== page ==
Copyright © University of Cambridge. All rights reserved.

## 'Flexi Quads' printed from http://nrich.maths.org/

Consider a convex quadrilateral $Q$ made from four rigid rods with
flexible joints at the vertices so that the shape of $Q$ can be
changed while keeping the lengths of the sides constant. Let ${\bf
a}_1$, ${\bf a}_2$, ${\bf a}_3$ and ${\bf a}_4$ be vectors
representing the sides (in this order) of an arbitrary
quadrilateral $Q$, so that ${\bf a}_1+{\bf a}_2+{\bf a}_3+{\bf a}_4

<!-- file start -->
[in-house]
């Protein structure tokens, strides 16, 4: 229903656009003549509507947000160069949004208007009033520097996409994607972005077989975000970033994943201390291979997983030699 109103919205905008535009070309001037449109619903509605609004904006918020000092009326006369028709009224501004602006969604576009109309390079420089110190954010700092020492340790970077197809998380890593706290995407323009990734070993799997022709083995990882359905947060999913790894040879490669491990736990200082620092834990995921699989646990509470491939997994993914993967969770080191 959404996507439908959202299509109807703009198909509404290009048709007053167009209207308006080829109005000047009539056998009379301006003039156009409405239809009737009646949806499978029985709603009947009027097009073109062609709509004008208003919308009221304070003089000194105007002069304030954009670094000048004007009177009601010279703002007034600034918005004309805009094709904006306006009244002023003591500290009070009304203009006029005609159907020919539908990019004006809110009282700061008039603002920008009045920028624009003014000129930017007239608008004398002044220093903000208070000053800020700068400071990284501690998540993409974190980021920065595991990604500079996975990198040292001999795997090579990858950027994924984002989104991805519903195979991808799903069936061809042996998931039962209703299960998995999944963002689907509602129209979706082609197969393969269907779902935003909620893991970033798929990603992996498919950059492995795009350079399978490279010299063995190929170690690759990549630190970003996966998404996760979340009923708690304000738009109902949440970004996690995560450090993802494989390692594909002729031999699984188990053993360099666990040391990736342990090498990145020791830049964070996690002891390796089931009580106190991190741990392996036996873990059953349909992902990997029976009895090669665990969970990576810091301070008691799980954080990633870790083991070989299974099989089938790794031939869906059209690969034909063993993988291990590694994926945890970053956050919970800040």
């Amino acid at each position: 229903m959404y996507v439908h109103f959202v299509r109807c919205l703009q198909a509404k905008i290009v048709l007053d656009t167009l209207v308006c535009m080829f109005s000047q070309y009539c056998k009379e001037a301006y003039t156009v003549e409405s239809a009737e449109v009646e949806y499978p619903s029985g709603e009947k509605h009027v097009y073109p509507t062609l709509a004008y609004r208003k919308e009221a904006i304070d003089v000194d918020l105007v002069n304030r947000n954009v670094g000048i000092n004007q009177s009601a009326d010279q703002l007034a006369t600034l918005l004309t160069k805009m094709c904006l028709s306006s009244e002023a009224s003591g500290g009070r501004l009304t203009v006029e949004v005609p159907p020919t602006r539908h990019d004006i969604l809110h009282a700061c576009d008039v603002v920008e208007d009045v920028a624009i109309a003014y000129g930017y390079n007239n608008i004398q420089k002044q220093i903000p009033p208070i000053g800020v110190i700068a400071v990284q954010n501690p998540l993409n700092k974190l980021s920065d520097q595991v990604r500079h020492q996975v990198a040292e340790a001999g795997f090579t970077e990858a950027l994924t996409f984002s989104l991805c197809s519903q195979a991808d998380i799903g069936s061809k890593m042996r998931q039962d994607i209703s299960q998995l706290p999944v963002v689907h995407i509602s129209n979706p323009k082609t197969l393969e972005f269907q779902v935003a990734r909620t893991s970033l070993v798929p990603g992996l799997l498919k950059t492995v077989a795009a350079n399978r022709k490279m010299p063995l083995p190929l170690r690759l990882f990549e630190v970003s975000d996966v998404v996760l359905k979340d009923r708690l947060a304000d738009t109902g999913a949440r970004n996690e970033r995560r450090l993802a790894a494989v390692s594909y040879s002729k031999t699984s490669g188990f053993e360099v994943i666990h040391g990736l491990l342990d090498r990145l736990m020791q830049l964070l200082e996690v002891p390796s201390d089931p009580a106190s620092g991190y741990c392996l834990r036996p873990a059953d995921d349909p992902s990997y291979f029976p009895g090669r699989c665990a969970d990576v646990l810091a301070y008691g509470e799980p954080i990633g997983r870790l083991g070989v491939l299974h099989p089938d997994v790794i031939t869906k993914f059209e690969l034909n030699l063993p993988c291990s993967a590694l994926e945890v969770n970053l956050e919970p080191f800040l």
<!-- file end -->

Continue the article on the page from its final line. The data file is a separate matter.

= {\bf 0}$ (the zero vector). Now let ${\bf d}_1$ and ${\bf d}_2$
be the vectors representing the diagonals of $Q$. We may choose
these so that ${\bf d}_1={\bf a}_4+{\bf a}_1$ and ${\bf d}_2={\bf
a}_3+{\bf a}_4$. Prove that

$${\bf a}_2^2+{\bf a}_4^2-{\bf a}_1^2-{\bf a}_3^2= 2({\bf
a}_1{\cdot}{\bf a}_3-{\bf a}_2{\cdot}{\bf a}_4).\quad (1)$$

and that the scalar product of the diagonals is constant and given
by:

$$2{\bf d}_1{\cdot}{\bf d}_2 = {\bf a}_2^2+{\bf a}_4^2-{\bf
a}_1^2-{\bf a}_3^2.\quad (2)$$

Use these results to show that, as the shape of the quadrilateral
is changed, if the diagonals of $Q$ are perpendicular in one
position of $Q$, then they are perpendicular in all variations of
$Q$.